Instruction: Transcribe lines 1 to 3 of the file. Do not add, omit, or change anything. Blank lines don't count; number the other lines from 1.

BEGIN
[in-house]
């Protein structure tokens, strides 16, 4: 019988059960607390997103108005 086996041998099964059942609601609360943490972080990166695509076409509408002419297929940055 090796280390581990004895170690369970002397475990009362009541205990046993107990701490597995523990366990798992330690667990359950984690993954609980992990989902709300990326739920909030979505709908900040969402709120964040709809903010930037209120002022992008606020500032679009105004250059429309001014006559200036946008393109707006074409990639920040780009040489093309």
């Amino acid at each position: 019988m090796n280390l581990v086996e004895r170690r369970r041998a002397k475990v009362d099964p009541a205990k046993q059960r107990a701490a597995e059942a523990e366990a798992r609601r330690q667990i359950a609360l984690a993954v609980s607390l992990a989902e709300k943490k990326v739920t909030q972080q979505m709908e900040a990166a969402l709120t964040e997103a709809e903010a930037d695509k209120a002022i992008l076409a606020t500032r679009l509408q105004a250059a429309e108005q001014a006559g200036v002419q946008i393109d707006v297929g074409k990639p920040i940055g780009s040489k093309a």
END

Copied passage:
[in-house]
């Protein structure tokens, strides 16, 4: 019988059960607390997103108005 086996041998099964059942609601609360943490972080990166695509076409509408002419297929940055 090796280390581990004895170690369970002397475990009362009541205990046993107990701490597995523990366990798992330690667990359950984690993954609980992990989902709300990326739920909030979505709908900040969402709120964040709809903010930037209120002022992008606020500032679009105004250059429309001014006559200036946008393109707006074409990639920040780009040489093309």
């Amino acid at each position: 019988m090796n280390l581990v086996e004895r170690r369970r041998a002397k475990v009362d099964p009541a205990k046993q059960r107990a701490a597995e059942a523990e366990a798992r609601r330690q667990i359950a609360l984690a993954v609980s607390l992990a989902e709300k943490k990326v739920t909030q972080q979505m709908e900040a990166a969402l709120t964040e997103a709809e903010a930037d695509k209120a002022i992008l076409a606020t500032r679009l509408q105004a250059a429309e108005q001014a006559g200036v002419q946008i393109d707006v297929g074409k990639p920040i940055g780009s040489k093309a």